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EL SEGUNDO, Calif. — On the eve of its 25th anniversary, Lucky Brand is pushing the reset button.

The Los Angeles-based denim company on Thursday unveiled a new retail concept that it hopes will impress current customers and attract new ones with a whiskey bar, high-tech displays and one-of-a-kind artworks that deconstruct a motorcycle, guitar and sewing machine.

Already operating 170 full-priced stores in North America, Lucky chose its 171st unit here in El Segundo’s latest shopping center, The Point, to serve as the template for future retail openings. The plan, spearheaded by chairman and chief executive officer Carlos Alberini, is ambitious. It’s not just because he invested what he acknowledged as “a lot of my personal money” in his and Leonard Green & Partners’ $225 million acquisition of Los Angeles-based Lucky from Fifth & Pacific two years ago. Indeed, he said, Lucky is targeting to increase annual sales to $1 billion in five years, nearly double the $560 million it posted last year.

Next on Alberini’s agenda is duplicating this artisanal-meets-industrial model in Summerlin, Nev., outside of Las Vegas, where a store is slated to launch Aug. 27. By year’s end, Lucky plans to expand its total retail network in the U.S. and Canada to 175. Internationally, it aims to branch into Canada and Mexico in the next two years. Europe, including the U.K., Belgium, Germany and France, is next. Shops in China, Russia and India are on the drawing board to open, following those in Europe, after five years.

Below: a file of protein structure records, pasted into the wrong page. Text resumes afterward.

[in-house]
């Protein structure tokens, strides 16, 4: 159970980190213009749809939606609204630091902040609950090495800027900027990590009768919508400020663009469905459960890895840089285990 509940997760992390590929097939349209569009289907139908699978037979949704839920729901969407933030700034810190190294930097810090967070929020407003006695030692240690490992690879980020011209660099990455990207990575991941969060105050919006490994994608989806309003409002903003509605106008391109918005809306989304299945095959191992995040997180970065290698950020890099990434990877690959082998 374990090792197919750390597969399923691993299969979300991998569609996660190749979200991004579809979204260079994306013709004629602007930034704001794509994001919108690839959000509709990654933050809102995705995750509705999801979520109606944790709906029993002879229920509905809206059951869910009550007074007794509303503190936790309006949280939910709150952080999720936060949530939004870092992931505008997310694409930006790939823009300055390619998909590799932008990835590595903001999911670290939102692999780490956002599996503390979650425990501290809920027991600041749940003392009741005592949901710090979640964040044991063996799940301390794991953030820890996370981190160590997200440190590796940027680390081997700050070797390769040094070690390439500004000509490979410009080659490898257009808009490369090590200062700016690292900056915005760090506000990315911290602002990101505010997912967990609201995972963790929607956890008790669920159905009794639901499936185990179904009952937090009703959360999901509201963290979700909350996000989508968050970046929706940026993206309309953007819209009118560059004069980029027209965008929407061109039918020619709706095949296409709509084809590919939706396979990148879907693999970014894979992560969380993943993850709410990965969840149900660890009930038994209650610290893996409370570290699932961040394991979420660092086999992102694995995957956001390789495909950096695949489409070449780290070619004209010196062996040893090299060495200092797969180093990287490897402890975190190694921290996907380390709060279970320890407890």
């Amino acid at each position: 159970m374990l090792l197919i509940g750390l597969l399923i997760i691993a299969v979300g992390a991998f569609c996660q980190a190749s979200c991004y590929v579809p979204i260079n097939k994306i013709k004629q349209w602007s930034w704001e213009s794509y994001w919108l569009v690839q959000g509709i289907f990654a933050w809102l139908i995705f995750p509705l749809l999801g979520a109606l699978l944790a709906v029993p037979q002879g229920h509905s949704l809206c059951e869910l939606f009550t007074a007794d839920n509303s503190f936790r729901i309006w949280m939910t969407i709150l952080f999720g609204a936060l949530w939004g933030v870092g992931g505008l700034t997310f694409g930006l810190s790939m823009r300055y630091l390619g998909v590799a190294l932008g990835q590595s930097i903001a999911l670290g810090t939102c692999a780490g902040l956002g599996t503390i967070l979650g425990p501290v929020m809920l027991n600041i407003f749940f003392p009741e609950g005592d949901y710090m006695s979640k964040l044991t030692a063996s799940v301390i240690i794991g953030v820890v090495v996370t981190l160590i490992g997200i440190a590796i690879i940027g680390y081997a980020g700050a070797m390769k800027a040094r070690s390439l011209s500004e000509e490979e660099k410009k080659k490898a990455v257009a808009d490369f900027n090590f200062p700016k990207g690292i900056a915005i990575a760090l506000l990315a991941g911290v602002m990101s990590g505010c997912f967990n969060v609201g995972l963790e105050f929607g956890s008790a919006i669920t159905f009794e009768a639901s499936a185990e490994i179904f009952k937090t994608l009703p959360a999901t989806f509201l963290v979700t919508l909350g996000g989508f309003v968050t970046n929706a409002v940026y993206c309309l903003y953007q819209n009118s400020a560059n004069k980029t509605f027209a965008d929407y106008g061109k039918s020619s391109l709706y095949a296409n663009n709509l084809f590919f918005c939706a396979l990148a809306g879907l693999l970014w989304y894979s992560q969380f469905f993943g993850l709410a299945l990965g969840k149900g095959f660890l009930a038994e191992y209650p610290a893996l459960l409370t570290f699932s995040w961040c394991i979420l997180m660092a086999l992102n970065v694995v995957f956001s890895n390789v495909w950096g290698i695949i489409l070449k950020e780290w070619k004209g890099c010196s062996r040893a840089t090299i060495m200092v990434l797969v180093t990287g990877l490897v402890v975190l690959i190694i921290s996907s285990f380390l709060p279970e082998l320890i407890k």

“This is the first huge milestone in the execution of our strategy,” Alberini said. “In the past, we were just selling items. Now, we’re selling a whole lifestyle.”

Alberini was expounding his strategy while sitting on one of his best examples: an old wing chair, reupholstered with vintage indigo fabric, from Lucky’s first-ever home category. Rooted in vintage Americana, moto, rock ’n’ roll and the casual Southern California vibe, that lifestyle is made complete with $25 vinyl records by Guns N’ Roses, vintage jewelry like Rolex watches and a $950 turquoise cuff, a $600 antique Moroccan rug and denim, which makes up half of Lucky’s business.

The 5,740-square-foot store allows for 1,200 stockkeeping units, more than double the 550 sku’s offered in its average shop heretofore measuring 2,500 square feet. Lucky also linked with ceramist Heather Levine for a jewelry collaboration, and interspersed pieces from its women’s and men’s ath-leisure lines, Lucky Lotus and Grey Label, both introduced this year. Alberini declined to disclose sales estimates for the store.

“When you think of the elasticity of the brand,” he said, “we think there’s a big opportunity to create new categories.”

To be certain, Lucky already operates spacious stores, such as its Broadway location in New York, which sprawls across two floors. Alberini noted the East Coast spot is “frankly not as well designed as this one is.”